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Romina Maria Pagotto, Elba Nora Pereyra, Casandra Monzón, Carolina Mondillo, and Omar Pedro Pignataro

Histamine (HA) is a neurotransmitter synthesized in most mammalian tissues exclusively by histidine decarboxylase enzyme. Among the plethora of actions mediated by HA, the modulatory effects on steroidogenesis and proliferation in Leydig cells (LCs) have been described recently. To determine whether the effects on LCs reported could be extrapolated to all steroidogenic systems, in this study, we assessed the effect of this amine on adrenal proliferation and steroidogenesis, using two adrenocortical cell lines as experimental models, murine Y1 cells and human NCI-H295R cells. Even when steroidogenesis was not modified by HA in adrenocortical cells, the biogenic amine inhibited the proliferation of H295R cells. This action was mediated by the activation of HRH1 subtype and an increase in the production of inositol phosphates as second messengers, causing cell-cycle arrest in the G2/M phase. These results indicate a new role for HA in the proliferation of human adrenocortical cells that could contribute to a better understanding of tumor pathology as well as to the development of new therapeutic agents.

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Adriana María Belén Abiuso, Esperanza Berensztein, Romina María Pagotto, Elba Nora Pereyra, Vanina Medina, Diego José Martinel Lamas, Marcos Besio Moreno, Omar Pedro Pignataro, and Carolina Mondillo

The histamine H4 receptor (HRH4), discovered only 13 years ago, is considered a promising drug target for allergy, inflammation, autoimmune disorders and cancer, as reflected by a steadily growing number of scientific publications and patent applications. Although the presence of HRH4 has been evidenced in the testis, its specific localization or its role has not been established. Herein, we sought to identify the possible involvement of HRH4 in the regulation of Leydig cell function. We first evaluated its expression in MA-10 Leydig tumor cells and then assessed the effects of two HRH4 agonists on steroidogenesis and proliferation. We found that HRH4 is functionally expressed in MA-10 cells, and that its activation leads to the inhibition of LH/human chorionic gonadotropin-induced cAMP production and StAR protein expression. Furthermore, we observed decreased cell proliferation after a 24-h HRH4 agonist treatment. We then detected for the sites of HRH4 expression in the normal rat testis, and detected HRH4 immunostaining in the Leydig cells of rats aged 7–240 days, while 21-day-old rats also presented HRH4 expression in male gametes. Finally, we evaluated the effect of HRH4 activation on the proliferation of normal progenitor and immature rat Leydig cell culture, and both proved to be susceptible to the anti-proliferative effect of HRH4 agonists. Given the importance of histamine (2-(1H-imidazol-4-yl)ethanamine) in human (patho)physiology, continued efforts are directed at elucidating the emerging properties of HRH4 and its ligands. This study reveals new sites of HRH4 expression, and should be considered in the design of selective HRH4 agonists for therapeutic purposes.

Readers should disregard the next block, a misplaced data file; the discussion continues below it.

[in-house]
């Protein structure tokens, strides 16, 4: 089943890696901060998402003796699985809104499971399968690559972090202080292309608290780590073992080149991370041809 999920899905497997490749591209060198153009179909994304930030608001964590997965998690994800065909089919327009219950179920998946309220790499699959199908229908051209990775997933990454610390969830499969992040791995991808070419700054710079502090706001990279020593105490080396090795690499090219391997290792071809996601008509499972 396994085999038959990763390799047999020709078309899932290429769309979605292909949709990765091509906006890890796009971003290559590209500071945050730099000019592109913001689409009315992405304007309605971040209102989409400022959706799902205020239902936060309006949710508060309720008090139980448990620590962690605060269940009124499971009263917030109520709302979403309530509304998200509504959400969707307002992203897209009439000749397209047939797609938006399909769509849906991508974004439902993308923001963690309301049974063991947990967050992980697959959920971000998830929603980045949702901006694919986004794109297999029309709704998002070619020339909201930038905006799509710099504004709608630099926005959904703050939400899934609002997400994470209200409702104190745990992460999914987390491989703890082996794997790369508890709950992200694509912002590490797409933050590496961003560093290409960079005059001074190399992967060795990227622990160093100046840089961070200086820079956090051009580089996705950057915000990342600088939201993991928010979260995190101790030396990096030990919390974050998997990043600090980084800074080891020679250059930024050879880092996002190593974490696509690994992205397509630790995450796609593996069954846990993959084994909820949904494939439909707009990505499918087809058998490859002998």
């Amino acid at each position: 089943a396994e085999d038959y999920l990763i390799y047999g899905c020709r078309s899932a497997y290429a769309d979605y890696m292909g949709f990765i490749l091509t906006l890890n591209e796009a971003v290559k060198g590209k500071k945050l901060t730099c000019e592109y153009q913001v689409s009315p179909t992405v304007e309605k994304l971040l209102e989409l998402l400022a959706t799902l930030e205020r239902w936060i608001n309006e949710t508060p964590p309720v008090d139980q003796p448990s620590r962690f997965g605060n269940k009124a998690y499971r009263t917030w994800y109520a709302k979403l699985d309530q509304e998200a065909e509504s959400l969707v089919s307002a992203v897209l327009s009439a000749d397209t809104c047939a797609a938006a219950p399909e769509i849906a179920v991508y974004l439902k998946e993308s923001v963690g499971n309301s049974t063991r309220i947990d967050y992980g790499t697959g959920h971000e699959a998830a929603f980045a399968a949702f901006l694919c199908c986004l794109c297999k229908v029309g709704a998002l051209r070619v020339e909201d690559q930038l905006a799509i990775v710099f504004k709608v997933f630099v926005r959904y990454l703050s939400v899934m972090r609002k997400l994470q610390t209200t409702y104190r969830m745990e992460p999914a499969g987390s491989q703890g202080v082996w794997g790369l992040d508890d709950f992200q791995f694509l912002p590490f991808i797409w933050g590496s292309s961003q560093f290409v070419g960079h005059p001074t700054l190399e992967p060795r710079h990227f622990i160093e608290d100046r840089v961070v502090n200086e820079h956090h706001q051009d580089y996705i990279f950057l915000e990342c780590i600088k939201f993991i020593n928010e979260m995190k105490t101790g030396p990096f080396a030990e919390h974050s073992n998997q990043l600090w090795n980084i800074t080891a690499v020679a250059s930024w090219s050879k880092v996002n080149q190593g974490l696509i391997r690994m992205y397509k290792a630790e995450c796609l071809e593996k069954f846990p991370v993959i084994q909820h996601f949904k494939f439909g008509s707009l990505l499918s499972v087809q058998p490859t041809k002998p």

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Adriana María Belén Abiuso, María Luisa Varela, Trinidad Raices, Griselda Irusta, Juan Manuel Lazzati, Marcos Besio Moreno, Alina Cavallotti, Alicia Belgorosky, Omar Pedro Pignataro, Esperanza Berensztein, and Carolina Mondillo

Recent reports indicate an increase in Leydig cell tumor (LCT) incidence. Radical orchiectomy is the standard therapy in children and adults, although it entails physical and psychosocial side effects. Testis-sparing surgery can be a consideration for benign LCT of 2.5 cm or less in size. Malignant LCTs respond poorly to conventional chemotherapy, so new treatment modalities are needed. In this study, we observed increased histidine decarboxylase expression and pro-angiogenic potential in LCT surgically resected from pediatric patients (fetal to pubertal) vs control samples from patients without endocrine or metabolic disorders which were collected at necropsy. We, therefore, evaluated for the first time the antitumor efficacy of two histidine decarboxylase inhibitors (α-methyl-dl-histidine dihydrochloride (α-MHD) and epigallocatechin gallate (EGCG)), alone and combined with carboplatin, in two preclinical models of LCT. MA-10 and R2C Leydig tumor cells, representing two different LCT subtypes, were used to generate syngeneic and xenograft mouse LCT models, respectively. In the syngeneic model, monotherapy with α-MHD effectively reduced tumor growth and angiogenesis. In the xenografts, which showed co-expression of histidine decarboxylase and CYP19, the combination of EGCG plus carboplatin was the most effective therapy, leading to LCT growth arrest and undetectable levels of plasmatic estradiol. Testicular and body weights remained unaltered. On the basis of this study, histidine decarboxylase may emerge as a novel pharmacological target for LCT treatment.